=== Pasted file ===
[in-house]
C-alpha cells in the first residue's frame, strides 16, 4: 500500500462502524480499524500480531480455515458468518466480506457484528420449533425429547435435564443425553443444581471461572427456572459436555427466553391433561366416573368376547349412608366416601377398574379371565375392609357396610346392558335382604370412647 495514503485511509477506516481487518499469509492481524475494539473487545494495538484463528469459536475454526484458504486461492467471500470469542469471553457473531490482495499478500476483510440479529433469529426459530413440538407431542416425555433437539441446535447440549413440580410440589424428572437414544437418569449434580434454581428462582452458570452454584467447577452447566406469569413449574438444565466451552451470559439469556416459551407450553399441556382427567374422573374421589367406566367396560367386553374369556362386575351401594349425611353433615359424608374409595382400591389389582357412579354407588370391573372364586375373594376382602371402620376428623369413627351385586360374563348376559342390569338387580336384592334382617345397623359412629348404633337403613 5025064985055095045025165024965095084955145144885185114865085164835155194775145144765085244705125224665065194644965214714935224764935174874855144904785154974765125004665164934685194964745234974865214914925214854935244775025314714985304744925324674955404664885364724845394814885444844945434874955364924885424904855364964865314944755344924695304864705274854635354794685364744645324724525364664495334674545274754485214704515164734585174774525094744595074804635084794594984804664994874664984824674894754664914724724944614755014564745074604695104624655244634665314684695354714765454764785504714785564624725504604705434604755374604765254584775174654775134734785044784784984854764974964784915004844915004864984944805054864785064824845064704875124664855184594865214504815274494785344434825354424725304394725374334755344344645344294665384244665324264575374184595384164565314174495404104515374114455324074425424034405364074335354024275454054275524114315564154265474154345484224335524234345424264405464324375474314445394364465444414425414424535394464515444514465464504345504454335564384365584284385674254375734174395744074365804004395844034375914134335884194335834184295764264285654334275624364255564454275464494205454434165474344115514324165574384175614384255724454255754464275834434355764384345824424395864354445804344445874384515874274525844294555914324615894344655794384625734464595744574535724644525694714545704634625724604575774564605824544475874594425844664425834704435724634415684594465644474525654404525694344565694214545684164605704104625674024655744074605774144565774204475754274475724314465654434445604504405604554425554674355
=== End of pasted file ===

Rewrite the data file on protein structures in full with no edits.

[in-house]
C-alpha cells in the first residue's frame, strides 16, 4: 500500500462502524480499524500480531480455515458468518466480506457484528420449533425429547435435564443425553443444581471461572427456572459436555427466553391433561366416573368376547349412608366416601377398574379371565375392609357396610346392558335382604370412647 495514503485511509477506516481487518499469509492481524475494539473487545494495538484463528469459536475454526484458504486461492467471500470469542469471553457473531490482495499478500476483510440479529433469529426459530413440538407431542416425555433437539441446535447440549413440580410440589424428572437414544437418569449434580434454581428462582452458570452454584467447577452447566406469569413449574438444565466451552451470559439469556416459551407450553399441556382427567374422573374421589367406566367396560367386553374369556362386575351401594349425611353433615359424608374409595382400591389389582357412579354407588370391573372364586375373594376382602371402620376428623369413627351385586360374563348376559342390569338387580336384592334382617345397623359412629348404633337403613 5025064985055095045025165024965095084955145144885185114865085164835155194775145144765085244705125224665065194644965214714935224764935174874855144904785154974765125004665164934685194964745234974865214914925214854935244775025314714985304744925324674955404664885364724845394814885444844945434874955364924885424904855364964865314944755344924695304864705274854635354794685364744645324724525364664495334674545274754485214704515164734585174774525094744595074804635084794594984804664994874664984824674894754664914724724944614755014564745074604695104624655244634665314684695354714765454764785504714785564624725504604705434604755374604765254584775174654775134734785044784784984854764974964784915004844915004864984944805054864785064824845064704875124664855184594865214504815274494785344434825354424725304394725374334755344344645344294665384244665324264575374184595384164565314174495404104515374114455324074425424034405364074335354024275454054275524114315564154265474154345484224335524234345424264405464324375474314445394364465444414425414424535394464515444514465464504345504454335564384365584284385674254375734174395744074365804004395844034375914134335884194335834184295764264285654334275624364255564454275464494205454434165474344115514324165574384175614384255724454255754464275834434355764384345824424395864354445804344445874384515874274525844294555914324615894344655794384625734464595744574535724644525694714545704634625724604575774564605824544475874594425844664425834704435724634415684594465644474525654404525694344565694214545684164605704104625674024655744074605774144565774204475754274475724314465654434445604504405604554425554674355